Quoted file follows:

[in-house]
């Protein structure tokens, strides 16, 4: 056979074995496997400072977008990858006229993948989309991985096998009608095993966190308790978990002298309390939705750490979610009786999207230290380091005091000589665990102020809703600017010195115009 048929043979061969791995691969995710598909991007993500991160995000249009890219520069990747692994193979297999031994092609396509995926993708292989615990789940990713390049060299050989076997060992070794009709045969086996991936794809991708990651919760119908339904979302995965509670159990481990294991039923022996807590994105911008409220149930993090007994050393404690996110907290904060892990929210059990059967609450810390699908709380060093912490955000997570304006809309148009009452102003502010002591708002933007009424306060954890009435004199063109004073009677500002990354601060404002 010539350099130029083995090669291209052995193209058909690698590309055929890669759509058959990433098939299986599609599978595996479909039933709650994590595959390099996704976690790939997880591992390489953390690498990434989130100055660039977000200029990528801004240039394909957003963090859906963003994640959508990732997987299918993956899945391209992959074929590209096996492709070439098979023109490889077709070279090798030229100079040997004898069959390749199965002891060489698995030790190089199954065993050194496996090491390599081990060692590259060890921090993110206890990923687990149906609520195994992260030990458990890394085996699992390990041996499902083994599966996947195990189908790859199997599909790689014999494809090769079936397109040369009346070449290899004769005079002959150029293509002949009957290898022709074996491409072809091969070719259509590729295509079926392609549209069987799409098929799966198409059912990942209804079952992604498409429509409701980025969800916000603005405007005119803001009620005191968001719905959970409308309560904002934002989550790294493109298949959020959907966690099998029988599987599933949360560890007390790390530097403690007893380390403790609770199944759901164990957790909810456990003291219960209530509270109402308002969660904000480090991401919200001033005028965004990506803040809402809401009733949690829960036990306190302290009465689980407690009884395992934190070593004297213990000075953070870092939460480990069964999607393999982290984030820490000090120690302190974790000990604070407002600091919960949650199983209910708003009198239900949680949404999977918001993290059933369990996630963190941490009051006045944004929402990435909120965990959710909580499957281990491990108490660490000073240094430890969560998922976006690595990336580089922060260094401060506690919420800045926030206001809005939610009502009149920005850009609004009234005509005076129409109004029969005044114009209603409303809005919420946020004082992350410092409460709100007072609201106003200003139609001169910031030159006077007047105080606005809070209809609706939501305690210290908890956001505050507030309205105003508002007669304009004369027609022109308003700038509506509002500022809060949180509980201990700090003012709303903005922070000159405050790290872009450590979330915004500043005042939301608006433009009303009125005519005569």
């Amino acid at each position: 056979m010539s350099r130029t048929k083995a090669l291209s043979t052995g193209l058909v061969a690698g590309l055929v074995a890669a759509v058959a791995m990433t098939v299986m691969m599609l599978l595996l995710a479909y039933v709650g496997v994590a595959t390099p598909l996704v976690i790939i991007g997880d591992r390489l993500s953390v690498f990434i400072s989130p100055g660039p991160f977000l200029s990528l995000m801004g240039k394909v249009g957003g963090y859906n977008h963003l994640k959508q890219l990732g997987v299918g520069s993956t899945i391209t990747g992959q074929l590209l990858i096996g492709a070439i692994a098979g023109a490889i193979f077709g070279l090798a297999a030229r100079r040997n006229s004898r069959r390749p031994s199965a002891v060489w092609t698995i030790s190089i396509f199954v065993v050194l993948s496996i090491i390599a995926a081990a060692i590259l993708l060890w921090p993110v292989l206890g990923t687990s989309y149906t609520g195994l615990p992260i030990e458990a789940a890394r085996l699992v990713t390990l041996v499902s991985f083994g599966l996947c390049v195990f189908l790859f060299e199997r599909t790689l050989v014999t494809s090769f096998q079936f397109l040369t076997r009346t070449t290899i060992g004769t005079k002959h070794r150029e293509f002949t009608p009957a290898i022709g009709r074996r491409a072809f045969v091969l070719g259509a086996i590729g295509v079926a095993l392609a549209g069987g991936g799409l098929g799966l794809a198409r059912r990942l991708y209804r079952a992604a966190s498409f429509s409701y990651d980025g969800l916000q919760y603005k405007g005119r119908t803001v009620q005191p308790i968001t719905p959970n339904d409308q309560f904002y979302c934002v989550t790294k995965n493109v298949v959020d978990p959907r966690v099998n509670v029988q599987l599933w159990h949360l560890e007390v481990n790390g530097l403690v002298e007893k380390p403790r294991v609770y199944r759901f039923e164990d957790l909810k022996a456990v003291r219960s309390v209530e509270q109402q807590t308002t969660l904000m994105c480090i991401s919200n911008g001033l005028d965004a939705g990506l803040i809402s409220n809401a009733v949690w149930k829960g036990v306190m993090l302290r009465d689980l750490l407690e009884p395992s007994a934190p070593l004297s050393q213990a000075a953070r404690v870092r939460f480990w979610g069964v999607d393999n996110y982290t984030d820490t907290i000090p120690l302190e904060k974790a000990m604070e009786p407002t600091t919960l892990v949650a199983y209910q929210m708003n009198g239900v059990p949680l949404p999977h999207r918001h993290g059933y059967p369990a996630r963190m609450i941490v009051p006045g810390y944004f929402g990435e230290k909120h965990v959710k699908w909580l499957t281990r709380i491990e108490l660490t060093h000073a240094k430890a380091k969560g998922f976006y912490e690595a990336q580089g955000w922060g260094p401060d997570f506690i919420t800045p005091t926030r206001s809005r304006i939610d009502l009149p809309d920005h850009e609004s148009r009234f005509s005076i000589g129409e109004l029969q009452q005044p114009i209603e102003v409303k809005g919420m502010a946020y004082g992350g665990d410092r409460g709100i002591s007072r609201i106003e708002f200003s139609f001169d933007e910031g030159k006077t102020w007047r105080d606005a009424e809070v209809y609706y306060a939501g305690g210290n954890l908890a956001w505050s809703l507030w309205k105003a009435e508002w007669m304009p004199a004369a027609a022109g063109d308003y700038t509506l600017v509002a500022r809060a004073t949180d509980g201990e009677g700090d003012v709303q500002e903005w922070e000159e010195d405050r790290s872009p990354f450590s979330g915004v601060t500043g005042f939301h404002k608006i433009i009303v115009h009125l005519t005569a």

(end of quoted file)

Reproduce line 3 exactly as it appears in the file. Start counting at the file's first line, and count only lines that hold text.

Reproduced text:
């Amino acid at each position: 056979m010539s350099r130029t048929k083995a090669l291209s043979t052995g193209l058909v061969a690698g590309l055929v074995a890669a759509v058959a791995m990433t098939v299986m691969m599609l599978l595996l995710a479909y039933v709650g496997v994590a595959t390099p598909l996704v976690i790939i991007g997880d591992r390489l993500s953390v690498f990434i400072s989130p100055g660039p991160f977000l200029s990528l995000m801004g240039k394909v249009g957003g963090y859906n977008h963003l994640k959508q890219l990732g997987v299918g520069s993956t899945i391209t990747g992959q074929l590209l990858i096996g492709a070439i692994a098979g023109a490889i193979f077709g070279l090798a297999a030229r100079r040997n006229s004898r069959r390749p031994s199965a002891v060489w092609t698995i030790s190089i396509f199954v065993v050194l993948s496996i090491i390599a995926a081990a060692i590259l993708l060890w921090p993110v292989l206890g990923t687990s989309y149906t609520g195994l615990p992260i030990e458990a789940a890394r085996l699992v990713t390990l041996v499902s991985f083994g599966l996947c390049v195990f189908l790859f060299e199997r599909t790689l050989v014999t494809s090769f096998q079936f397109l040369t076997r009346t070449t290899i060992g004769t005079k002959h070794r150029e293509f002949t009608p009957a290898i022709g009709r074996r491409a072809f045969v091969l070719g259509a086996i590729g295509v079926a095993l392609a549209g069987g991936g799409l098929g799966l794809a198409r059912r990942l991708y209804r079952a992604a966190s498409f429509s409701y990651d980025g969800l916000q919760y603005k405007g005119r119908t803001v009620q005191p308790i968001t719905p959970n339904d409308q309560f904002y979302c934002v989550t790294k995965n493109v298949v959020d978990p959907r966690v099998n509670v029988q599987l599933w159990h949360l560890e007390v481990n790390g530097l403690v002298e007893k380390p403790r294991v609770y199944r759901f039923e164990d957790l909810k022996a456990v003291r219960s309390v209530e509270q109402q807590t308002t969660l904000m994105c480090i991401s919200n911008g001033l005028d965004a939705g990506l803040i809402s409220n809401a009733v949690w149930k829960g036990v306190m993090l302290r009465d689980l750490l407690e009884p395992s007994a934190p070593l004297s050393q213990a000075a953070r404690v870092r939460f480990w979610g069964v999607d393999n996110y982290t984030d820490t907290i000090p120690l302190e904060k974790a000990m604070e009786p407002t600091t919960l892990v949650a199983y209910q929210m708003n009198g239900v059990p949680l949404p999977h999207r918001h993290g059933y059967p369990a996630r963190m609450i941490v009051p006045g810390y944004f929402g990435e230290k909120h965990v959710k699908w909580l499957t281990r709380i491990e108490l660490t060093h000073a240094k430890a380091k969560g998922f976006y912490e690595a990336q580089g955000w922060g260094p401060d997570f506690i919420t800045p005091t926030r206001s809005r304006i939610d009502l009149p809309d920005h850009e609004s148009r009234f005509s005076i000589g129409e109004l029969q009452q005044p114009i209603e102003v409303k809005g919420m502010a946020y004082g992350g665990d410092r409460g709100i002591s007072r609201i106003e708002f200003s139609f001169d933007e910031g030159k006077t102020w007047r105080d606005a009424e809070v209809y609706y306060a939501g305690g210290n954890l908890a956001w505050s809703l507030w309205k105003a009435e508002w007669m304009p004199a004369a027609a022109g063109d308003y700038t509506l600017v509002a500022r809060a004073t949180d509980g201990e009677g700090d003012v709303q500002e903005w922070e000159e010195d405050r790290s872009p990354f450590s979330g915004v601060t500043g005042f939301h404002k608006i433009i009303v115009h009125l005519t005569a």